Monday, December 08, 2003

Lenin: A New Biography, by Dmitri Volkogonov

This bio is billed as "The First Account Using All the Secret Soviet Archives," but since it's the only biography of Lenin I've read I can't say whether that makes a substantial difference. I did find the excerpts from, for example, Politburo proceedings fascinating, and some of the evidence of Lenin's long affair with Inessa Armand seems to have been suppressed until recently, so Volkogonov's "unprecedented access" seems to have served him well.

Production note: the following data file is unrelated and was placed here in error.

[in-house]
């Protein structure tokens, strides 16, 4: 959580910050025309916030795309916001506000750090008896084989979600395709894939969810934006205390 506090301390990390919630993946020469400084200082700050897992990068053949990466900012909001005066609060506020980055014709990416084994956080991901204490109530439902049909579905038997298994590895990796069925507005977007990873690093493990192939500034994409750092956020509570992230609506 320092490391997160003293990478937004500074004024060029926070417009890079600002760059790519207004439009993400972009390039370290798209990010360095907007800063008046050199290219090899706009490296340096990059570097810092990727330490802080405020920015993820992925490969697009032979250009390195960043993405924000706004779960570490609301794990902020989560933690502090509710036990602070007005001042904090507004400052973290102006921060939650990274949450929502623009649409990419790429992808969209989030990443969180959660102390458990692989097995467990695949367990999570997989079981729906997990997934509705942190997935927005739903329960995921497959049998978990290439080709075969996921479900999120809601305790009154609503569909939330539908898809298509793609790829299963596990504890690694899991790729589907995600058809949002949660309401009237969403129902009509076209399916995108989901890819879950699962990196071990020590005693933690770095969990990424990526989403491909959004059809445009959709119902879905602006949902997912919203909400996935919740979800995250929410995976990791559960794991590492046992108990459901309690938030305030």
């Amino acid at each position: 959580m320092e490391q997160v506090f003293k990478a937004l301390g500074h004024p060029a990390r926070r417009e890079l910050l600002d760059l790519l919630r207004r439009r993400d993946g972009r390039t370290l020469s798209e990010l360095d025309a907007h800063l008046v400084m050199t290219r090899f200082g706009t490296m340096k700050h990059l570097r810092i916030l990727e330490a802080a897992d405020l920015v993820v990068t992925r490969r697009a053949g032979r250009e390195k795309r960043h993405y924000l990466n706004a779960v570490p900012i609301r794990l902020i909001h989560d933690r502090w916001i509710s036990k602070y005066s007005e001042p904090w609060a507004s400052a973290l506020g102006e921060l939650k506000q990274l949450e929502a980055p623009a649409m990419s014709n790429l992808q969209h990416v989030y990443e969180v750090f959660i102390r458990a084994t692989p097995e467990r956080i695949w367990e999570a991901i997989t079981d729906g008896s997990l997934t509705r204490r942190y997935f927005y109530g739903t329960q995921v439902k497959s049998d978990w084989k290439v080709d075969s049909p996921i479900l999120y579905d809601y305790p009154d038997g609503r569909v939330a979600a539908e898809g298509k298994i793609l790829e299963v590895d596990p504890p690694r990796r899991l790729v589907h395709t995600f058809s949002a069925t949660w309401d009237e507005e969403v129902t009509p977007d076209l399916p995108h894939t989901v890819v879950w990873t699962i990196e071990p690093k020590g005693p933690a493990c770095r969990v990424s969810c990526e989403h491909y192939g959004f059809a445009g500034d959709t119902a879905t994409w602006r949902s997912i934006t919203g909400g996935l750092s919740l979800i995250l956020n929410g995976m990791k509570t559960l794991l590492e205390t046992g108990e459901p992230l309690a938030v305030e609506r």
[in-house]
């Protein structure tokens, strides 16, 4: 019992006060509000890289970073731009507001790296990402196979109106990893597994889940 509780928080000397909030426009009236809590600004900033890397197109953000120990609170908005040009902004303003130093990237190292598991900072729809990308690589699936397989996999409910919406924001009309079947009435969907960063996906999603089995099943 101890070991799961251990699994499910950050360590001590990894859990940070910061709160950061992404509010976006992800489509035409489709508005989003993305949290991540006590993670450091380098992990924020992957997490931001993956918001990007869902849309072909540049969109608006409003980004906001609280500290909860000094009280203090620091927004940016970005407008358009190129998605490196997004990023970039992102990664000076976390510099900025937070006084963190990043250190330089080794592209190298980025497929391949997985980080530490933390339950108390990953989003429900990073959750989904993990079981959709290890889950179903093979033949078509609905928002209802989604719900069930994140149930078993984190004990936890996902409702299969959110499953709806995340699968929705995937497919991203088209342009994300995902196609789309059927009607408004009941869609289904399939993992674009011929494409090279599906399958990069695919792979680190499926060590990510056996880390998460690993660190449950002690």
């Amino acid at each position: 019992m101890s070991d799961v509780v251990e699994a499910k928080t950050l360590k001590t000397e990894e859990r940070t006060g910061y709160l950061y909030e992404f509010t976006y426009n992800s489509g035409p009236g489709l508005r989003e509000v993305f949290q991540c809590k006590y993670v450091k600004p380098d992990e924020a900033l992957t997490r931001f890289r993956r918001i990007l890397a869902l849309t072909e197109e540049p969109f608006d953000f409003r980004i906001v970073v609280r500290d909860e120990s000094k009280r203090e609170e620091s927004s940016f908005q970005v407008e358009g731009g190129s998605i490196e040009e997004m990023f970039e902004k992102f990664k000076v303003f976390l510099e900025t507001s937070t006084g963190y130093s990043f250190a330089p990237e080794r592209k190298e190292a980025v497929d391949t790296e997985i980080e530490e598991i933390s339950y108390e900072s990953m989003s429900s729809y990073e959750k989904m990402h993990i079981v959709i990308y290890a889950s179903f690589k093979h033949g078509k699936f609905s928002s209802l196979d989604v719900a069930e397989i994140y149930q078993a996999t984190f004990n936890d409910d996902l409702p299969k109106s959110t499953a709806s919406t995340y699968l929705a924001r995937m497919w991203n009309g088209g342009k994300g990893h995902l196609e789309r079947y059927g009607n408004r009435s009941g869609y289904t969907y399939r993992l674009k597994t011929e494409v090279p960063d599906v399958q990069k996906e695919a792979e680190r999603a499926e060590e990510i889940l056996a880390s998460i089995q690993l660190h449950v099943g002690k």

There is a lot here about what Lenin did, and that's both interesting and important. But there's not much about who he was, really, or why. It could be argued, I suppose, that a biography can't really answer those questions and therefore shouldn't try. It could be argued, but I'd disagree. Maybe it's my inner story whore, but I want to see a progression, with at least some rudimentary cause and effect. It bothered me that Volkogonov (and try typing that five times fast!) arranged his chapters by topics and not chronologically, because I'm not well-versed in the historical details of the Russian Revolution and at times found it difficult to follow. That may be a function of audience--I got the impression that this book was written for scholars and students of Lenin and his times, of which I am neither. I think I learned something from the book, but I'd have learned more if the facts had been presented as part of an overarching narrative rather than as a series of topics.


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